Policies in the context of global change involve a high degree of uncertainty, as knowledge about future changes and the effectiveness of potential measures is insufficient. Our study set out to investigate how members of the public evaluate policy options that aim at adaptation to climate change, and more specifically, to reduce the risk from flooding and low flows. We explored how hierarchically structured networks of values and beliefs shape public preferences and attitudes towards two different policies, insurance and a sustainable flood management scheme. In particular, we assessed the role of governancerelated values such as efficiency, solidarity and sustainability that allow individuals to evaluate a policy option even if its outcomes are highly uncertain. To this end, we conducted a survey among members of the Scottish public (n=1033). Findings from spike models and structural equation modelling suggested that there was general support for both policy measures, with a preference for the sustainable flood management approach. In particular, we found perceived severity of change, trust in government, governance-related values and fundamental values to inform attitudes and willingness to pay (WTP) for policy measures. More specific constructs, such as attitudes, were embedded in contexts of more abstract and situationtranscendent values. © 2010 Elsevier B.V. All rights reserved.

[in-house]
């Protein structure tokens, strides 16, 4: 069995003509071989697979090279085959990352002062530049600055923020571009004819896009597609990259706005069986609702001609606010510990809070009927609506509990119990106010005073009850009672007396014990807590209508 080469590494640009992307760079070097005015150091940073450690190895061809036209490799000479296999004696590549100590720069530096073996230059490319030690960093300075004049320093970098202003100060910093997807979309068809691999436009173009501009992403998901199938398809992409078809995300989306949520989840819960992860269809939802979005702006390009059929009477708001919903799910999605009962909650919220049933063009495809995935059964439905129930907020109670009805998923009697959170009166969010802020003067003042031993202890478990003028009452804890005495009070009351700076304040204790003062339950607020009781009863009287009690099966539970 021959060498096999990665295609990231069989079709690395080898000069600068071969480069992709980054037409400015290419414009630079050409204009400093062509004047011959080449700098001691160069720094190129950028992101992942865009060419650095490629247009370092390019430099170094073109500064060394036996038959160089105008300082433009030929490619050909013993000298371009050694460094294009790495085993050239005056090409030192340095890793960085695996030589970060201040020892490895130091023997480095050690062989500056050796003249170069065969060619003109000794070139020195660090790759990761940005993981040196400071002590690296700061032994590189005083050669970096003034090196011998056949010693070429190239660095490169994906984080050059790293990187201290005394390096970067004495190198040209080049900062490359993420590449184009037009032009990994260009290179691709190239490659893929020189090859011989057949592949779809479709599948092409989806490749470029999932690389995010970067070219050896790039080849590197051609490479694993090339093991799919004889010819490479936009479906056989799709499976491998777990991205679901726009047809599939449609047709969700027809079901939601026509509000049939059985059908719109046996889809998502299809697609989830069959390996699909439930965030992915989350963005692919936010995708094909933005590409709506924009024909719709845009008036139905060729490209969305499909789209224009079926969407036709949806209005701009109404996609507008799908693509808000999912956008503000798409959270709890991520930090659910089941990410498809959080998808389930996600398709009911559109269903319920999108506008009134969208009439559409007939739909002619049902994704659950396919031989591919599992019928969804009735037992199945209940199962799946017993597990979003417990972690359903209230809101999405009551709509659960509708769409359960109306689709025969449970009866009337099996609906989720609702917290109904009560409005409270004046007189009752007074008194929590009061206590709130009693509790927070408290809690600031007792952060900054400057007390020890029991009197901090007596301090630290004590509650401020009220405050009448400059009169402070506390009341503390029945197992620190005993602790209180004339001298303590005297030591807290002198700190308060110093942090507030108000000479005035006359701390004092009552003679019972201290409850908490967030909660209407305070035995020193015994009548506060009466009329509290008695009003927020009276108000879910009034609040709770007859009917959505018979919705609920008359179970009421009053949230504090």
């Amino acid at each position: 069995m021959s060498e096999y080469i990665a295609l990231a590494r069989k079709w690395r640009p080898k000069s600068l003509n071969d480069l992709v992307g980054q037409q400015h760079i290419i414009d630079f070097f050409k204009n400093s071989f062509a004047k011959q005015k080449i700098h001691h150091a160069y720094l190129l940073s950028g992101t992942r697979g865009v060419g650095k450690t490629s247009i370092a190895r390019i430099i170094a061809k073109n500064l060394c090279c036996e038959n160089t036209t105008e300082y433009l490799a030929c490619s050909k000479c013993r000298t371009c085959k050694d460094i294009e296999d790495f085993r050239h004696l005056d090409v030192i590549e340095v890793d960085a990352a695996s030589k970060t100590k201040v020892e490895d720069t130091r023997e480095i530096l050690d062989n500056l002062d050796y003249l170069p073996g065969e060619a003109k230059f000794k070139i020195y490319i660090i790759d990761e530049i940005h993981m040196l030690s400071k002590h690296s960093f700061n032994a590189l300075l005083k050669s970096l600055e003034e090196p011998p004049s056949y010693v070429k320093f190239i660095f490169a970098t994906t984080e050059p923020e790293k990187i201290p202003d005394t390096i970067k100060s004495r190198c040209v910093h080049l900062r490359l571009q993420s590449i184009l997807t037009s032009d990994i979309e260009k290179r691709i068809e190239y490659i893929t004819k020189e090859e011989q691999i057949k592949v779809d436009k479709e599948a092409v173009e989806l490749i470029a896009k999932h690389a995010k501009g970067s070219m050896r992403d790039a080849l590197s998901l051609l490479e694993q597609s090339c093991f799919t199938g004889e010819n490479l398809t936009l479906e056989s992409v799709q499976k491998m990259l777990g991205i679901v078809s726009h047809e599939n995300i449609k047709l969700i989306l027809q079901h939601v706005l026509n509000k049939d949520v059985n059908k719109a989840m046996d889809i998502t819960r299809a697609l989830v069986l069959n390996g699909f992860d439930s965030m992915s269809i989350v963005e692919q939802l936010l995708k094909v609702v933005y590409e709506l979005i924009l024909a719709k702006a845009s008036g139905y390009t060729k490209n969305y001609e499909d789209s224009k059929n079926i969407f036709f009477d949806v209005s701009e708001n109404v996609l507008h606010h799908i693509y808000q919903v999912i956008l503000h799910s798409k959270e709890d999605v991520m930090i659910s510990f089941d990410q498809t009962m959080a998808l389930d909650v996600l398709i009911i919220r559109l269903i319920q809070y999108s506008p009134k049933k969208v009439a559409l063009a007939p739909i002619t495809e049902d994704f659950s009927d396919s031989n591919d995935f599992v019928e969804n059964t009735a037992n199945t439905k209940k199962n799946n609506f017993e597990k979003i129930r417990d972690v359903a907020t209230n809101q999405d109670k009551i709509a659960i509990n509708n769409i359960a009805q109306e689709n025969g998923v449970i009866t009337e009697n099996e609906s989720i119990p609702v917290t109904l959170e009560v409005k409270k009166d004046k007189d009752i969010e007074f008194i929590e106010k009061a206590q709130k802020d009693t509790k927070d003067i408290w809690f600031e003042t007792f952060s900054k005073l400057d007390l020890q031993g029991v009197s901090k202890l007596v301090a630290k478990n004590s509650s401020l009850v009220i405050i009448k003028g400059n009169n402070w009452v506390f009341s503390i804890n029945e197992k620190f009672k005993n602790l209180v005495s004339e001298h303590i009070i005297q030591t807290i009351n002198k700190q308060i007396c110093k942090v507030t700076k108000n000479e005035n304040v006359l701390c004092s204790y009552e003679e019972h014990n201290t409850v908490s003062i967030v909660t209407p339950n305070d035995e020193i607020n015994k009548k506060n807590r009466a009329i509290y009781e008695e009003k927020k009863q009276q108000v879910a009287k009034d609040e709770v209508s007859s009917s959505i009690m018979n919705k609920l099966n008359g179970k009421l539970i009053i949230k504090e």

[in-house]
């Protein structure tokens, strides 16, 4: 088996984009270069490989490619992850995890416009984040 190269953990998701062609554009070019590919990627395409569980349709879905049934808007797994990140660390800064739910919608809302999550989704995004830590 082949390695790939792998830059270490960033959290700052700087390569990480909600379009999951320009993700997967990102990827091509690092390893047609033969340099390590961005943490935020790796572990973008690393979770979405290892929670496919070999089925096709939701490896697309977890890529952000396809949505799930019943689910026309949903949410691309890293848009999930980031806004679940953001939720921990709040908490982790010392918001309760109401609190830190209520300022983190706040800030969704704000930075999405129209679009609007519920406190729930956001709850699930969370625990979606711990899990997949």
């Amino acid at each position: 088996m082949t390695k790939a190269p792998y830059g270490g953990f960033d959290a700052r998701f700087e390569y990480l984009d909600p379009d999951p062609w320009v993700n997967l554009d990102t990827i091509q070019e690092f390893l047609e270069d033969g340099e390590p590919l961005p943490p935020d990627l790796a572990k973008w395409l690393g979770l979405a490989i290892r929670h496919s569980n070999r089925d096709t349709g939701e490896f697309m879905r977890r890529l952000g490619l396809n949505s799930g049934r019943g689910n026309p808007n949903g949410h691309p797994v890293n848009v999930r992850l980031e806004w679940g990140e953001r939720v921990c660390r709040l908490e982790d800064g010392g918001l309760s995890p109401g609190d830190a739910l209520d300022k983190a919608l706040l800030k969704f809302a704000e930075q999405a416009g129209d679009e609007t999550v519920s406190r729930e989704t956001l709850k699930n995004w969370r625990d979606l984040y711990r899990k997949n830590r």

|Pages (from-to)||2279 - 2291|
|Number of pages||13|
|Publication status||First published - 2010|
- Adaptation to climate change
- Protection motivation theory
- Random card sorting
- Willingness to pay
Glenk, K., & Fischer, A. (2010). Insurance, prevention or just wait and see? Public preferences for water management strategies in the context of climate change. Ecological Economics, 69, 2279 - 2291.